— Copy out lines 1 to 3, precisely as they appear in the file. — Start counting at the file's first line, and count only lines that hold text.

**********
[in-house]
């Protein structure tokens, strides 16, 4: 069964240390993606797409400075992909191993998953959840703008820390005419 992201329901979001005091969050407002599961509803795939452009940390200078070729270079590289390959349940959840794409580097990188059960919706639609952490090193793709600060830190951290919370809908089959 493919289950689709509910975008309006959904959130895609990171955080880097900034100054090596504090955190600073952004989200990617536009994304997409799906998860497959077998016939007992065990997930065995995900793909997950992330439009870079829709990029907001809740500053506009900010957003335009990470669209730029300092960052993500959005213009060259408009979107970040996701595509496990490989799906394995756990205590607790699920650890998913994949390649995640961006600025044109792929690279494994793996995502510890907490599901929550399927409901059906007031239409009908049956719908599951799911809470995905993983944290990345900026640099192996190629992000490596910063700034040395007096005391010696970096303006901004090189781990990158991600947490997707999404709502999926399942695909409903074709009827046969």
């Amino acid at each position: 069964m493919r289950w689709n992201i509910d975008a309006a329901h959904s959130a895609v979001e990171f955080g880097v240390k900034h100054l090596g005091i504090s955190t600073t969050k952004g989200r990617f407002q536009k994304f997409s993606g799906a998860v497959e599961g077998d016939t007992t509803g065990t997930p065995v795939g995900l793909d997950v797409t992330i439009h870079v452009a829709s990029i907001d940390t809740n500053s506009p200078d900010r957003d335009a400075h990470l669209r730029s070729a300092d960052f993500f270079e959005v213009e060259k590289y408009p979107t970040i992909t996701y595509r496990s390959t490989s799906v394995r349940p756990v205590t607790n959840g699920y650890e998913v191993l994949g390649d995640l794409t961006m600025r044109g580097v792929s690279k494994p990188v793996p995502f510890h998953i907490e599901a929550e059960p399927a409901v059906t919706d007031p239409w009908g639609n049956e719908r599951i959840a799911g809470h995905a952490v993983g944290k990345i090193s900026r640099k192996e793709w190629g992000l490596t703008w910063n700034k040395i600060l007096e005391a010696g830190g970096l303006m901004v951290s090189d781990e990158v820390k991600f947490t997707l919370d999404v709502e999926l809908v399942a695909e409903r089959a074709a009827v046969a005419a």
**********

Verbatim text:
[in-house]
């Protein structure tokens, strides 16, 4: 069964240390993606797409400075992909191993998953959840703008820390005419 992201329901979001005091969050407002599961509803795939452009940390200078070729270079590289390959349940959840794409580097990188059960919706639609952490090193793709600060830190951290919370809908089959 493919289950689709509910975008309006959904959130895609990171955080880097900034100054090596504090955190600073952004989200990617536009994304997409799906998860497959077998016939007992065990997930065995995900793909997950992330439009870079829709990029907001809740500053506009900010957003335009990470669209730029300092960052993500959005213009060259408009979107970040996701595509496990490989799906394995756990205590607790699920650890998913994949390649995640961006600025044109792929690279494994793996995502510890907490599901929550399927409901059906007031239409009908049956719908599951799911809470995905993983944290990345900026640099192996190629992000490596910063700034040395007096005391010696970096303006901004090189781990990158991600947490997707999404709502999926399942695909409903074709009827046969």
């Amino acid at each position: 069964m493919r289950w689709n992201i509910d975008a309006a329901h959904s959130a895609v979001e990171f955080g880097v240390k900034h100054l090596g005091i504090s955190t600073t969050k952004g989200r990617f407002q536009k994304f997409s993606g799906a998860v497959e599961g077998d016939t007992t509803g065990t997930p065995v795939g995900l793909d997950v797409t992330i439009h870079v452009a829709s990029i907001d940390t809740n500053s506009p200078d900010r957003d335009a400075h990470l669209r730029s070729a300092d960052f993500f270079e959005v213009e060259k590289y408009p979107t970040i992909t996701y595509r496990s390959t490989s799906v394995r349940p756990v205590t607790n959840g699920y650890e998913v191993l994949g390649d995640l794409t961006m600025r044109g580097v792929s690279k494994p990188v793996p995502f510890h998953i907490e599901a929550e059960p399927a409901v059906t919706d007031p239409w009908g639609n049956e719908r599951i959840a799911g809470h995905a952490v993983g944290k990345i090193s900026r640099k192996e793709w190629g992000l490596t703008w910063n700034k040395i600060l007096e005391a010696g830190g970096l303006m901004v951290s090189d781990e990158v820390k991600f947490t997707l919370d999404v709502e999926l809908v399942a695909e409903r089959a074709a009827v046969a005419a």